Princess Principal has some of the same mojo.
I had been expecting a greater Japanese use and enjoyment of steamish settings and backgrounds for some time now. Fantasy Europe has a long tradition in shoujo properties and their subgenres, including early bishonen (and we know where that ended up – which might be why Empire of Corpses foundered) stories. Euro-gothicky stuff is always a safe bet for a shonen adventure romp populated with Stoker-ish creatures and para-vatican-ish cabals. Why is it so damn hard to add a few brass valves, corsets and a dashing hat or two?
It’s all about the corsets and the hats, really. And the yuri subtext. You probably can get by without the Cavorite, the Babbage Engines, brass telescopes and dirigibles. We learned this from Iono the Fanatics. Guys get tweed, vests and goggles. Some of the more spunky girls can go for these too.
Fortunately the folks at Tokyo Steam Garden The Tokyo Inventor’s Society [ http://www.tokyosteampunk.com ] are out to change this. They might not even need the yuri, though they appear to have a good number of exotic outlanders.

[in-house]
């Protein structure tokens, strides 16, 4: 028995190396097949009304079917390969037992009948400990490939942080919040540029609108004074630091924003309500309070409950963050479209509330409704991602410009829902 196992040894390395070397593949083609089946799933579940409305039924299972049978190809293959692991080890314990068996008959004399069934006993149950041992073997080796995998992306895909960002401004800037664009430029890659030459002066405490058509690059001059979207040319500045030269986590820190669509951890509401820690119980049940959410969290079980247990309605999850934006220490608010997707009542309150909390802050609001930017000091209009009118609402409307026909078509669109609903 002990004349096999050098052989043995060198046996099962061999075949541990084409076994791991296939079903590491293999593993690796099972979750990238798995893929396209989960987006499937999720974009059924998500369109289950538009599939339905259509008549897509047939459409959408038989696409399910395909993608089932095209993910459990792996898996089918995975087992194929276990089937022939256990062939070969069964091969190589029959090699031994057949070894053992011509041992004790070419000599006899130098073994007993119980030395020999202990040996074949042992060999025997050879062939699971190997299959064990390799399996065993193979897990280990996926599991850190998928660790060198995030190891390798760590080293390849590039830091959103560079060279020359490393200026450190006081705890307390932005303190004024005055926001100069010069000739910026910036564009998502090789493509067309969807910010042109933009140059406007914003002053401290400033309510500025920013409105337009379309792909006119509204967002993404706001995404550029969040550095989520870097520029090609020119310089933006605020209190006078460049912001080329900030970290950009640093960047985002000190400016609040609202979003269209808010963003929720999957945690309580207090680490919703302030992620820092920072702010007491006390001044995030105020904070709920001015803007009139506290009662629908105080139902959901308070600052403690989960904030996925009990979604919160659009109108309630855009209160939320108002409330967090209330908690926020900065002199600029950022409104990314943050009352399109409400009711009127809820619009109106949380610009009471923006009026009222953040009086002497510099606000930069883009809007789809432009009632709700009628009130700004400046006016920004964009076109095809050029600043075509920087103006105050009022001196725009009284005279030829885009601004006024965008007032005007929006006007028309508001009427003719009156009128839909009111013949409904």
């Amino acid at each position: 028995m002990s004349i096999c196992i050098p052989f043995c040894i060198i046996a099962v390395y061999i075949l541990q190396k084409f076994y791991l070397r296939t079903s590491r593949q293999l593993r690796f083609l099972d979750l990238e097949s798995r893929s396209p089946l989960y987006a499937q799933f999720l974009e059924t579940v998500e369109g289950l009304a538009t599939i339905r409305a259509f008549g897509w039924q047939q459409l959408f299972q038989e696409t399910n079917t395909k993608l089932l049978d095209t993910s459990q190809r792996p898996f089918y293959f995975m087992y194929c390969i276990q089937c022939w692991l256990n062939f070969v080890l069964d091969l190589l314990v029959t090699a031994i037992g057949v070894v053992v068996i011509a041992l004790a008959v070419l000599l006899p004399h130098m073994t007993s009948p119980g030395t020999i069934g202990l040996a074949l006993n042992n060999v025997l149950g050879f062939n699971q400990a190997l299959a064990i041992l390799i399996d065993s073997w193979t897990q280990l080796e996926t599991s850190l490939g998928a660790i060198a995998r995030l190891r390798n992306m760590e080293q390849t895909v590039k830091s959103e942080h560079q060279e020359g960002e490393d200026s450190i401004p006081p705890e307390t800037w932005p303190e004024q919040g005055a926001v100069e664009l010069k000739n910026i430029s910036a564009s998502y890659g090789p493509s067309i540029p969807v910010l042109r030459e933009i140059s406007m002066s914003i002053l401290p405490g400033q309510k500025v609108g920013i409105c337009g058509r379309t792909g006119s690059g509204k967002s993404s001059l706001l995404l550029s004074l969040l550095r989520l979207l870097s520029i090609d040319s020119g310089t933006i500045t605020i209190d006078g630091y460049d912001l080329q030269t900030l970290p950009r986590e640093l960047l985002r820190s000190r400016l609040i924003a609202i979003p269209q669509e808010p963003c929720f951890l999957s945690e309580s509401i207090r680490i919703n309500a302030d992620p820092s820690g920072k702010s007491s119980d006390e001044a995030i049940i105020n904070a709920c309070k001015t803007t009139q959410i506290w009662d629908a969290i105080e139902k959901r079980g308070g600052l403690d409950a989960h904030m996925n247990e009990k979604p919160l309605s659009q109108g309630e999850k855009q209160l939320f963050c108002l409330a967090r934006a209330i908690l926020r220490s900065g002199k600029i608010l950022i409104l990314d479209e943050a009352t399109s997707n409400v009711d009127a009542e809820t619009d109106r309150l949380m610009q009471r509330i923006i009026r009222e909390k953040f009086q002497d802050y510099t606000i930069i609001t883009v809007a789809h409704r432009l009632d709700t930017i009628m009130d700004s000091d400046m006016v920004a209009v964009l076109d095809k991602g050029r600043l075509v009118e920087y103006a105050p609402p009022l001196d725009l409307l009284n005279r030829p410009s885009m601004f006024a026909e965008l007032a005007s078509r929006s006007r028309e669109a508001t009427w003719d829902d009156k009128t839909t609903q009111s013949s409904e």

Last time I was in Japan I ended up with a swollen ankle (again!) and skived off on the chance to spend one and a half hours on a train and $40 to attend one of their greater Tokyo (area) Hunter’s Fair get-togethers. I understand that one can’t be cheapo all the time with one’s enthusiasms in Japan – someone has to scrape the yen up for the hall rental and long commutes to events are a given. (the October Hunter’s Fair had some free admission times; was not in Japan. Drat!) One should be happy that the commutes are possible, convenient and inexpensive. Just charge up your pasmo card and hop on the train.